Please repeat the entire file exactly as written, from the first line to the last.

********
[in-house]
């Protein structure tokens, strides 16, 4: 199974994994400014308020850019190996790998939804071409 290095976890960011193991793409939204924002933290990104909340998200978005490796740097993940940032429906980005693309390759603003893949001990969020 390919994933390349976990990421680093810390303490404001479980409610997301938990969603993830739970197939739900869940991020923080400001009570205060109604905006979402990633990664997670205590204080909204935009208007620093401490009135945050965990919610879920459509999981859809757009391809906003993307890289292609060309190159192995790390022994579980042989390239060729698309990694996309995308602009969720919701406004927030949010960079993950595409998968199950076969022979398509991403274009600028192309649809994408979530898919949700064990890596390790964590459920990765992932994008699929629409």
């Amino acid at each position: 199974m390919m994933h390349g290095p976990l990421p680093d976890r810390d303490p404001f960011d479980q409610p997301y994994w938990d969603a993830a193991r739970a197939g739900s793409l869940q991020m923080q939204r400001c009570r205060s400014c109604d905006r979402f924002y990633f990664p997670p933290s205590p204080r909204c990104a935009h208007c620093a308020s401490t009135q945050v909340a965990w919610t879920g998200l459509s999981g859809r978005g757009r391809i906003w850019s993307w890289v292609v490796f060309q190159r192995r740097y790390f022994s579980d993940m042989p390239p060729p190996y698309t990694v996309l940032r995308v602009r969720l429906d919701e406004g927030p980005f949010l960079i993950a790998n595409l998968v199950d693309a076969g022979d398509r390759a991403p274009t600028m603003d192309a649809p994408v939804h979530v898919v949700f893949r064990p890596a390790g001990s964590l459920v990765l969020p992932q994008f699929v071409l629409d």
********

[in-house]
């Protein structure tokens, strides 16, 4: 199974994994400014308020850019190996790998939804071409 290095976890960011193991793409939204924002933290990104909340998200978005490796740097993940940032429906980005693309390759603003893949001990969020 390919994933390349976990990421680093810390303490404001479980409610997301938990969603993830739970197939739900869940991020923080400001009570205060109604905006979402990633990664997670205590204080909204935009208007620093401490009135945050965990919610879920459509999981859809757009391809906003993307890289292609060309190159192995790390022994579980042989390239060729698309990694996309995308602009969720919701406004927030949010960079993950595409998968199950076969022979398509991403274009600028192309649809994408979530898919949700064990890596390790964590459920990765992932994008699929629409």
């Amino acid at each position: 199974m390919m994933h390349g290095p976990l990421p680093d976890r810390d303490p404001f960011d479980q409610p997301y994994w938990d969603a993830a193991r739970a197939g739900s793409l869940q991020m923080q939204r400001c009570r205060s400014c109604d905006r979402f924002y990633f990664p997670p933290s205590p204080r909204c990104a935009h208007c620093a308020s401490t009135q945050v909340a965990w919610t879920g998200l459509s999981g859809r978005g757009r391809i906003w850019s993307w890289v292609v490796f060309q190159r192995r740097y790390f022994s579980d993940m042989p390239p060729p190996y698309t990694v996309l940032r995308v602009r969720l429906d919701e406004g927030p980005f949010l960079i993950a790998n595409l998968v199950d693309a076969g022979d398509r390759a991403p274009t600028m603003d192309a649809p994408v939804h979530v898919v949700f893949r064990p890596a390790g001990s964590l459920v990765l969020p992932q994008f699929v071409l629409d």